What if the answer to our paradox is not politics but love, and not love as some kind of cosmic abstraction that can somehow exist apart from a subject and an object, but specifically the love of the triune God, who gives and receives love eternally within the triunity of his being but who decisively chose to create us, to love us unconditionally, and by that love to rescue us by becoming one of us and taking on himself everything that we experience and, by our stubborn, self-destructive rebellion, even deserve?

Sounds more promising than politics alone.

Thursday, December 29, 2011

Mitt Leads Barack by More Than Margin of Error

Don't measure the curtains for the Lincoln Bedroom yet, but Our Man Mitt is beating BHO in the latest Rasmussen, 45% to 39%.

Given Mitt's steady hand on the tiller so far, we doubt very much that the incumbent will be able to reverse this early trend, though we do expect ups and downs from here.

Yes, Mitt is eerily like Thomas Dewey, so 1948 does come to mind. But Obama is about as far from Harry Truman as one can get.

Meanwhile, Mitt is demonstrating that no one will hold support in the GOP primaries other than Mitt. That includes especially Ron Paul, about whom WSJ's Daniel Henninger says the obvious today (as someone else will tomorrow): that Paul is a kook with no chance of responsible public office (being a Congressman who votes alone is not a responsible position, of course).

Tuesday, December 27, 2011

Brooks on Historical Analogies, SWNID on Echo Chambers

David Brooks holds his ground today at the Gray Lady, nicely detailing reasons to insist that our era is like neither the Great Depression nor the Progressive Era, the two historical models used by the Obama White House as metanarratives for their anemic political agenda.

We find Brooks' analysis trenchant. Hence we note it here.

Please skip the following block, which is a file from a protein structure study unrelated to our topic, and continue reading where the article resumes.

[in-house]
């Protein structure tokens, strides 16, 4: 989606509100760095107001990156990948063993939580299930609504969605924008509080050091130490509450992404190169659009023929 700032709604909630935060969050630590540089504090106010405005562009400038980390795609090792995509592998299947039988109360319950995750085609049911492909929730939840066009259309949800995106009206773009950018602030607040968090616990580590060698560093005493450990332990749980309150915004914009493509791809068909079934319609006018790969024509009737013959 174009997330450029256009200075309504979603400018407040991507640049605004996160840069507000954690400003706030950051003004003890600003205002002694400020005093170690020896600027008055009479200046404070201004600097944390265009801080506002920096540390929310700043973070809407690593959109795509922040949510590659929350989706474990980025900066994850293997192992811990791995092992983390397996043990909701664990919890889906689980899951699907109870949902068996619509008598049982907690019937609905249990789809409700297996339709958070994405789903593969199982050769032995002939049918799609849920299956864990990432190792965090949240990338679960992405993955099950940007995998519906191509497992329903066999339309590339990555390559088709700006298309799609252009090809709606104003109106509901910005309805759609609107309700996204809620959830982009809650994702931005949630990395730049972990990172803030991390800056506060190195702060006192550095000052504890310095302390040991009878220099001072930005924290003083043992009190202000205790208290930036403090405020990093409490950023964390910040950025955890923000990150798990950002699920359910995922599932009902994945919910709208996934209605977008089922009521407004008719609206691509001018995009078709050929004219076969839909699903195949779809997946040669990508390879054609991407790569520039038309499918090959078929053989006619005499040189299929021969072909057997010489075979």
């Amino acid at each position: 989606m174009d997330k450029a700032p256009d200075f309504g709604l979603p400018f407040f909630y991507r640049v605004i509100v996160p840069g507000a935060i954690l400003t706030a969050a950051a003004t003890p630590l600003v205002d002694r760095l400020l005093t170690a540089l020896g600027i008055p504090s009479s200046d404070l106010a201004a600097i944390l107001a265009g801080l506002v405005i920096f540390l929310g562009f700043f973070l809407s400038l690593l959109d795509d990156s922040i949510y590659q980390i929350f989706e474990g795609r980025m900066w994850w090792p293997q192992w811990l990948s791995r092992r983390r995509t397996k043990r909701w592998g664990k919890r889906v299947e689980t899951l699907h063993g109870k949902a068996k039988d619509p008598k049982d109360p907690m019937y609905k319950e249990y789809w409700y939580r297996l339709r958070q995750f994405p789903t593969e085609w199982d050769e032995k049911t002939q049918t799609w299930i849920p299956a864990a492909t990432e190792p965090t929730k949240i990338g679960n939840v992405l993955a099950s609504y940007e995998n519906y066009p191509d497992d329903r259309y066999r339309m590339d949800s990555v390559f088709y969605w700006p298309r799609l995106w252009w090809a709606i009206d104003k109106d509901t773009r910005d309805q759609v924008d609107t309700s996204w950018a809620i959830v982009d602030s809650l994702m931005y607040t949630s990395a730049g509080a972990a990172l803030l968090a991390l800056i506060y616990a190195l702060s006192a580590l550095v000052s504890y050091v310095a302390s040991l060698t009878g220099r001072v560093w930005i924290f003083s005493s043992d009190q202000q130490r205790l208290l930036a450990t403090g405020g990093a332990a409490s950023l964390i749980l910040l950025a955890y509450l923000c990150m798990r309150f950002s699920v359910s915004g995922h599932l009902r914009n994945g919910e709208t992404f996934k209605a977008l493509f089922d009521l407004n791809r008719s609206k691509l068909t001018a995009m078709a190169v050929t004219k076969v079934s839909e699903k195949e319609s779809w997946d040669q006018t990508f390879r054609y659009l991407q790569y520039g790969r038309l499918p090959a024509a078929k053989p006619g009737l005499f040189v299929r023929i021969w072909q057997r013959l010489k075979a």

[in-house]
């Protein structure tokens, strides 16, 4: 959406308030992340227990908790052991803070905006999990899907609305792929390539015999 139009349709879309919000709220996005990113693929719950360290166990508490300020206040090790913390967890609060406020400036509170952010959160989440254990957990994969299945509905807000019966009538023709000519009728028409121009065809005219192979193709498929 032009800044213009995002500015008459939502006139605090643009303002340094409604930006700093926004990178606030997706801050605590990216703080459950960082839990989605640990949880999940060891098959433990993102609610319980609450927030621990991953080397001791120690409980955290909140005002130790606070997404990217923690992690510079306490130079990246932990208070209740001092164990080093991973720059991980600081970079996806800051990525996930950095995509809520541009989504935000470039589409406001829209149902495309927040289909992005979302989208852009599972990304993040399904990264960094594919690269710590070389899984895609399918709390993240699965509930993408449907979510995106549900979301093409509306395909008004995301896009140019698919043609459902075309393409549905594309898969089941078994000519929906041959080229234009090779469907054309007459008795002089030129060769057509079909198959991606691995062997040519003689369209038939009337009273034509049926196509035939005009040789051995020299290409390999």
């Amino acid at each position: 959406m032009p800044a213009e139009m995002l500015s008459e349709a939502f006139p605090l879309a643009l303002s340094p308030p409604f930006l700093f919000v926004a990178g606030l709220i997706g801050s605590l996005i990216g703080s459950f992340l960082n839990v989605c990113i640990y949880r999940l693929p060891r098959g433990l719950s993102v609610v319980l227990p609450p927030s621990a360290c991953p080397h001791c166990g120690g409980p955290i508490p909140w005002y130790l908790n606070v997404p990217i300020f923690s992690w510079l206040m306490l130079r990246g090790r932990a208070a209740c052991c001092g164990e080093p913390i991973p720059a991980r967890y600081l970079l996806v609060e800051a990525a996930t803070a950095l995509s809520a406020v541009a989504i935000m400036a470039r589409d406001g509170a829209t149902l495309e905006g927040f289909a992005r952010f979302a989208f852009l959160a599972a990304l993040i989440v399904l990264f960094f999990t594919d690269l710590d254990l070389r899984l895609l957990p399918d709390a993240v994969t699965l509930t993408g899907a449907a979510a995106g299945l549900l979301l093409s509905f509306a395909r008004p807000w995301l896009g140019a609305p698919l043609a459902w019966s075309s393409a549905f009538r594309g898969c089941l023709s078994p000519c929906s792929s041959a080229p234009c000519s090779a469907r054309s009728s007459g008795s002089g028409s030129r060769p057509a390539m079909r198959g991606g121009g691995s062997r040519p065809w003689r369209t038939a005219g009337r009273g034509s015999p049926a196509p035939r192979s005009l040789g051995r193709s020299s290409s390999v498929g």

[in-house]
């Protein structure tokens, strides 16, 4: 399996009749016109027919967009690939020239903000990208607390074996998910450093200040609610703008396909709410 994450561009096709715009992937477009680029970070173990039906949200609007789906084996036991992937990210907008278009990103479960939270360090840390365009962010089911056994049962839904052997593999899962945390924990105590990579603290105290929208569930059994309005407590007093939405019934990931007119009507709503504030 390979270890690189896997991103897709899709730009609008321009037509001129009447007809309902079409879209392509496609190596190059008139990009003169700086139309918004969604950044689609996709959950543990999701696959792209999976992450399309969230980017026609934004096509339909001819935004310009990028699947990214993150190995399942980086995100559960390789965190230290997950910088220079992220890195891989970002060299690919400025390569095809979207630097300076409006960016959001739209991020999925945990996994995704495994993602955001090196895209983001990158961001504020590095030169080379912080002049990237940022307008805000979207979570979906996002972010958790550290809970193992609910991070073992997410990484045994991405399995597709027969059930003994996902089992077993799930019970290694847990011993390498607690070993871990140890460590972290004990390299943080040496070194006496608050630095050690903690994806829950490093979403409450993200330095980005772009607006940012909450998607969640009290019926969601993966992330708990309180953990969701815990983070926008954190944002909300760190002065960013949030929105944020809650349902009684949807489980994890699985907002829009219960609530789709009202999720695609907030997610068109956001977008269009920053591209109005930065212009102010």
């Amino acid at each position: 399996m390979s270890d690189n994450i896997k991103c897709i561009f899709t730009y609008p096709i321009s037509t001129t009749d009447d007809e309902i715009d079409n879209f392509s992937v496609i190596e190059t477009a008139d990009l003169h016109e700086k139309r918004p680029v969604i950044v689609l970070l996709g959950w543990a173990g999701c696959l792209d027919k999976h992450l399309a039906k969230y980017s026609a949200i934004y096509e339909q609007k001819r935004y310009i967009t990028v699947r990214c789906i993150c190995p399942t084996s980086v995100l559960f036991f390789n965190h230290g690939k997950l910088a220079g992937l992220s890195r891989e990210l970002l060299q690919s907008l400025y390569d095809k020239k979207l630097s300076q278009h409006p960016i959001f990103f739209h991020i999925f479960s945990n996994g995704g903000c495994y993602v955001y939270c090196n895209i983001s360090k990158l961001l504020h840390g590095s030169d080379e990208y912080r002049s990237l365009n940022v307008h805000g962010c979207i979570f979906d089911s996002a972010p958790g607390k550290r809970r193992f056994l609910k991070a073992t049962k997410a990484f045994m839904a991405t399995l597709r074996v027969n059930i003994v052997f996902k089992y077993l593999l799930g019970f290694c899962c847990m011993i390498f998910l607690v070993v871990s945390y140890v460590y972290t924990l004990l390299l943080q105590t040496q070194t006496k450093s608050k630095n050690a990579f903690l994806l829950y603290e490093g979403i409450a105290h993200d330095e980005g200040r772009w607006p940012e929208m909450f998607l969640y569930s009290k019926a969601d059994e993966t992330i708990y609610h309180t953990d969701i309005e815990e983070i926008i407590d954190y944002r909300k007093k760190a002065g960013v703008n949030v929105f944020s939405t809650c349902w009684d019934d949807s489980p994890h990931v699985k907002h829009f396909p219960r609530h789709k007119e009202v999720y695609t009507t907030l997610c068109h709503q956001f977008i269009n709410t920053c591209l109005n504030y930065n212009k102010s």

But we also find the comments from Times readers to be, well, depressing. Post after post repeats the hackneyed talking-points of leftist lemmings: the Rs wrecked government, "smaller government" means returning to social anarchy, Reagan did it, Bush did it, it's the 1% . . . all that. Some insist that Brooks is a toady of the right-wing propaganda machine.

Well, that's kinda funny, actually, as Brooks points to issues that aren't exactly being addressed thoughtfully by most Republican pols either. Right now the fight seems to be over who knows what Reagan's ghost would do. Conservatives' historical analogies are also suspect when employed simplistically, without attention to differences as well as similarities in different eras.

But the Times' readers, probably hailed by the paper's salesmen to prospective advertisers as the best educated newspaper readers in the world, can't engage such thoughts. For them, Brooks simply violates self-evident orthodoxies and so must be stupid, evil, credulous or all three.

It's been widely observed that as developed countries become more mobile, people's experiences of social difference become less frequent. Most people these days live, work and play with people of very similar backgrounds, economic conditions and opinions. That leads to the kind of bald ignorance of other points of view that one sees in most comments sections on most opinion pieces in most internet publications these days.

So why do we pick on the Times? Because the Times postures as the elite organ of news and analysis, the newspaper of the moral and intellectual 1%. As if thoughtful conservatives were unicorns.

Friday, December 16, 2011

Hitch 3:16

Like his hero, Orwell, Christopher prized bravery above all other qualities--and in particular the bravery required for unflinching honesty. And as was true of the work of Orwell, the former colonial policeman, this devotion paradoxically lent a certain military coloring to Christopher's intellectual, literary, and political pursuits. This most intellectual of men valued intelligence, but valued courage far more--or rather, he believed that true intellect was inseparable from courage.